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Home>SDG Snapshots>Christine Tamburri, Penn State Senior, Geosciences, and President of Nittany Divers SCUBA Club

Christine Tamburri, Penn State Senior, Geosciences, and President of Nittany Divers SCUBA Club

Leading the Way Q & A with Christine Tamburri:
Is there anything specific that inspired you to get involved with sustainability issues?

I have always had a love for the ocean, but after getting certified to SCUBA dive in 2016, I became obsessed with implementing sustainable practices to protect it at all costs.

What projects/efforts are you involved with now that are making Penn State and/or our world more sustainable and how is the work being accomplished?

As President of the Nittany Divers SCUBA Club, I have had the opportunity to coordinate presentations by distinguished speakers in events that are free and open to the public. Last spring, we hosted Autumn Blum, founder of Stream2Sea, as she spoke about contaminants found in personal care products and how they can impact the environment. This event gained interest from Campus Recreation – Outdoor Adventures as they committed to providing eco-friendly sunscreen to all participants on their adventure trips. This March, the Nittany Divers SCUBA Club [hosted] Dr. Sylvia Earle, world-renowned oceanographer and current Explorer-in-Residence at National Geographic, as she [spoke] about the immediate call to action for ocean conservation. This event [fostered] a collaboration between multiple organizations at Penn State and [featured] a VIP reception that will allow researchers, students, and community members to interact with Dr. Earle in a more intimate setting.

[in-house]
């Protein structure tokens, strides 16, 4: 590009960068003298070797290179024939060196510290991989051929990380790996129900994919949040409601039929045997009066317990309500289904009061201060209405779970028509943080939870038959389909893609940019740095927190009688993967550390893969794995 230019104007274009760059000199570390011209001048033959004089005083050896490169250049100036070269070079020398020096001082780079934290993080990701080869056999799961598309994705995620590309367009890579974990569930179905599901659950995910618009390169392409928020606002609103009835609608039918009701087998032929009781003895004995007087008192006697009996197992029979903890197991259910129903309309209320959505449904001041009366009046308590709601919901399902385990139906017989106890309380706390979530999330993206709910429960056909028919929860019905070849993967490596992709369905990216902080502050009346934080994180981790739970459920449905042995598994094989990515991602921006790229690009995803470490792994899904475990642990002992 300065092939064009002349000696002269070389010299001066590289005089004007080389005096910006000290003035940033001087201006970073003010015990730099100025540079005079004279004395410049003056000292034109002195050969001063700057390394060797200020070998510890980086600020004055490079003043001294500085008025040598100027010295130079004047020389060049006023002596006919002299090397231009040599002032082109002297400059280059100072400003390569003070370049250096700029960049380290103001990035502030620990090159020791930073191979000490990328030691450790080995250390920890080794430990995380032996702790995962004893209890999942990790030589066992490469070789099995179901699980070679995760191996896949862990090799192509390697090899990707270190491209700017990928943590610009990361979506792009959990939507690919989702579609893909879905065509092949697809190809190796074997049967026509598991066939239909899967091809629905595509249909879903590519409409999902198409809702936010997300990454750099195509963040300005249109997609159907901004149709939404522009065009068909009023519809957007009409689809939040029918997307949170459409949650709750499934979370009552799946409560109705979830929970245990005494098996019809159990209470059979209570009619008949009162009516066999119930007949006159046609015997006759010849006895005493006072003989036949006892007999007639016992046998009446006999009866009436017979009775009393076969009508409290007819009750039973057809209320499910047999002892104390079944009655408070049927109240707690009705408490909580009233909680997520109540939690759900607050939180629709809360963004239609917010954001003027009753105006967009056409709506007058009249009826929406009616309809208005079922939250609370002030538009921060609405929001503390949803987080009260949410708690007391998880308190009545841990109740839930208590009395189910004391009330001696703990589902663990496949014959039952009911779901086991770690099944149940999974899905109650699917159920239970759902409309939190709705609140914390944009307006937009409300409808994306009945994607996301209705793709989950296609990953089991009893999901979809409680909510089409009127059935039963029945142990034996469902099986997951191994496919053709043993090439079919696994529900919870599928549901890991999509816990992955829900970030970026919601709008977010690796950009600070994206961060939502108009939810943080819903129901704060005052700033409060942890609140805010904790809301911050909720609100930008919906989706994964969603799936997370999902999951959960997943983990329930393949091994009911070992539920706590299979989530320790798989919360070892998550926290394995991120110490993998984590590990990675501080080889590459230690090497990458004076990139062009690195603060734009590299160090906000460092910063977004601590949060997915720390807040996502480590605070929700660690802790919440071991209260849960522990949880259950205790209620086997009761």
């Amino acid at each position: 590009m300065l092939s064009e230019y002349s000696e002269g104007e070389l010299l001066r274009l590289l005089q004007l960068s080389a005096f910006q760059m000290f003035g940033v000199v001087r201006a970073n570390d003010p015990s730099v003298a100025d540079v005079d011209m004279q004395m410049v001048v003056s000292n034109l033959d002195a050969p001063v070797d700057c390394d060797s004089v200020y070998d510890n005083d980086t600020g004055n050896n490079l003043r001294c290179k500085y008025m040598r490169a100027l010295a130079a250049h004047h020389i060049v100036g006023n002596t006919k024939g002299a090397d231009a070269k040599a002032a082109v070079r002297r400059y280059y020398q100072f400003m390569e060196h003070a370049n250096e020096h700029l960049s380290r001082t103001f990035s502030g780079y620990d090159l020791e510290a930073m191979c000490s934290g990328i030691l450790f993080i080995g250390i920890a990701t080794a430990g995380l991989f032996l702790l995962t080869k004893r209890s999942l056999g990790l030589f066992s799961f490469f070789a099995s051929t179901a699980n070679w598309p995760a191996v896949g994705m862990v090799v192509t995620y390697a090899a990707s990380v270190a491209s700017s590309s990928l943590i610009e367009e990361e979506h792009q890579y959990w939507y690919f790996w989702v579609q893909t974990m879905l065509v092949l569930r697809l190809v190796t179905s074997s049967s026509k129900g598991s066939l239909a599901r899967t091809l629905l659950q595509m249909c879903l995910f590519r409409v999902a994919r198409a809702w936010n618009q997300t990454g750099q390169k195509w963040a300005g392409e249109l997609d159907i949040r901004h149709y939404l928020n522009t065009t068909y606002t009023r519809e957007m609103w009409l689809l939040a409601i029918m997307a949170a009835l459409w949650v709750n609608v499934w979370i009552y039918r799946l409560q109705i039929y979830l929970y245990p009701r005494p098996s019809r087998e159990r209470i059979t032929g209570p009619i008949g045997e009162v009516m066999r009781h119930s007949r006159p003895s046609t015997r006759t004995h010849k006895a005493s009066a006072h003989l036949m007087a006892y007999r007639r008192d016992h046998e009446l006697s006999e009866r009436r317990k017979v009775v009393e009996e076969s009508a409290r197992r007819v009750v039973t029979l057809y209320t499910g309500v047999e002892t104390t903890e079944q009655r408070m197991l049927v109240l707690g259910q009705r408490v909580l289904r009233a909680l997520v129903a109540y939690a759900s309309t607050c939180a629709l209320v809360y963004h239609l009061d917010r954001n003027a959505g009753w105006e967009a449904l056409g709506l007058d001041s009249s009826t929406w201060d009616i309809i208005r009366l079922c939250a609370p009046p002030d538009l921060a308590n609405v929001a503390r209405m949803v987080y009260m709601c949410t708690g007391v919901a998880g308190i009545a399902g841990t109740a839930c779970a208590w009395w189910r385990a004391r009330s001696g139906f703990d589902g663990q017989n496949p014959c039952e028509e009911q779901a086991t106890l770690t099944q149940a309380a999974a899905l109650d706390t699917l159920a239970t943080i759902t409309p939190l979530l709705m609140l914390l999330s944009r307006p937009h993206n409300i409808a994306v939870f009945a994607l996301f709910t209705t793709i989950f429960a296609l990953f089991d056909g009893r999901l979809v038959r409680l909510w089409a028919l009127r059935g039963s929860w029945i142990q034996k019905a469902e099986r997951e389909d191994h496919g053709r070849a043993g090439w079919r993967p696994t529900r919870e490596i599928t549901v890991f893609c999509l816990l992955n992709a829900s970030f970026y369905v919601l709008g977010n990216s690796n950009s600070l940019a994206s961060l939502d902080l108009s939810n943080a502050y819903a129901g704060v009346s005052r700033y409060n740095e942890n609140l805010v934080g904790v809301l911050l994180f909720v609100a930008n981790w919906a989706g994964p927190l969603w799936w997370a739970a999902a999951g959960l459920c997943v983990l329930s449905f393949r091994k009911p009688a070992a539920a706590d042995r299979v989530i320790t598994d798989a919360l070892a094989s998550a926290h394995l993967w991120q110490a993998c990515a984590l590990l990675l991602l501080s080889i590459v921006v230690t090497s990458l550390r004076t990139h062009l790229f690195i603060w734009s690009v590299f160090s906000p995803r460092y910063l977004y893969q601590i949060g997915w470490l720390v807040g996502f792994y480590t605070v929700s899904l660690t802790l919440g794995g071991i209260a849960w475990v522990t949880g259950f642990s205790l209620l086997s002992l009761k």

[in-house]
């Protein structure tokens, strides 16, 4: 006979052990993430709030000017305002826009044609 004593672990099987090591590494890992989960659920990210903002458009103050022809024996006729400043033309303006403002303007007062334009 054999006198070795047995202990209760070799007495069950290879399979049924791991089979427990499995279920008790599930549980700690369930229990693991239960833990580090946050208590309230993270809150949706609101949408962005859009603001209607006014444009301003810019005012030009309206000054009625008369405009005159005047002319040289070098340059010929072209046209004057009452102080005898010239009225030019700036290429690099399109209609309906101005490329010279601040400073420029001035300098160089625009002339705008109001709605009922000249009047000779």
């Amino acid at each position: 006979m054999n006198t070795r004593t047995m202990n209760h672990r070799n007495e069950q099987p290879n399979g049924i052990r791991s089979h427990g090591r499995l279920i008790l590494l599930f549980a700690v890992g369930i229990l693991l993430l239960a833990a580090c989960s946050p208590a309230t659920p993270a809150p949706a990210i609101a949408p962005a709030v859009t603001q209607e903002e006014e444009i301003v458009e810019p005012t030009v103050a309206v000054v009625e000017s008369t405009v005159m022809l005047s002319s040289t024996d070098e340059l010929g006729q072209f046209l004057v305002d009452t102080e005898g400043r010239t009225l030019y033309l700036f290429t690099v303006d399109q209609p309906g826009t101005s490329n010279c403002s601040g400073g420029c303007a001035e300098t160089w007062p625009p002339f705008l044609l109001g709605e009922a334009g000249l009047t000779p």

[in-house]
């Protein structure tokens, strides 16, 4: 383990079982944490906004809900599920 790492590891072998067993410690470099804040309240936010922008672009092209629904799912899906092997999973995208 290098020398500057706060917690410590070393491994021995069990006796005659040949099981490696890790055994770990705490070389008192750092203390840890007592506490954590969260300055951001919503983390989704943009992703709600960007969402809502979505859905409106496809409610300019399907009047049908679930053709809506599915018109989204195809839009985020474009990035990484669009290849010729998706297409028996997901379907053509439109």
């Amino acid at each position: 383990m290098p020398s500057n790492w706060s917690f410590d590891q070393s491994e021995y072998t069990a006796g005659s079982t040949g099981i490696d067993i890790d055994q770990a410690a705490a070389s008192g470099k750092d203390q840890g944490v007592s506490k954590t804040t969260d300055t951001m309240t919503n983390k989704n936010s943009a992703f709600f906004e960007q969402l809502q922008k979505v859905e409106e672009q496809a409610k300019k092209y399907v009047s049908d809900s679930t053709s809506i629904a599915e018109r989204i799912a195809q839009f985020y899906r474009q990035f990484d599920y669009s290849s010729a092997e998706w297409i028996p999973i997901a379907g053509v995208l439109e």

What do you hope the impact of this work will be in the future (5, 10 or 25 years from now)?

I hope that people walk away from our events realizing that with a slight change in lifestyle, they can make a positive impact on the environment. The Nittany Divers SCUBA Club is driven by an unmatched love for the underwater world, and we strive to educate others on not only its beauty, but its importance to the planet as a whole. I also hope that various organizations at Penn State see our events and commit to utilizing more sustainable practices in their own operations.

Do you have any partnerships with other individuals or organizations making this work possible?

We are currently an affiliate partner with Stream2Sea, a relationship that enables us to spread the word about their conservation efforts more effectively. In addition, we are partnered with several organizations for Dr. Sylvia Earle’s presentation, including the Sustainability Institute, the Council of Sustainable Leaders, Stream2Sea, Fin Pin Shop, the College of Earth and Mineral Sciences, and the Biology Department.

What’s one new thing you’ve learned about sustainability over the past year?

I have learned that with a small amount of dedication from a small group of individuals, major changes can be implemented. In addition, I have learned that a sustainable practice only takes the enthusiasm of one individual to influence others to take part in something that is bigger than themselves.

If you could ask people to make one change, either on an individual or collective level, to advance sustainability at Penn State, what would it be?

I love football just as much as the next Penn State fan, but I truly believe that there is an alternative to the pom poms used in the student section. Not only are these items made of plastic, but they are single-use. Thousands of pom poms enter our landfills each year, so finding an alternative medium to show our spirit, such as towels or scarves, will promote people to reuse the items and to produce less waste.

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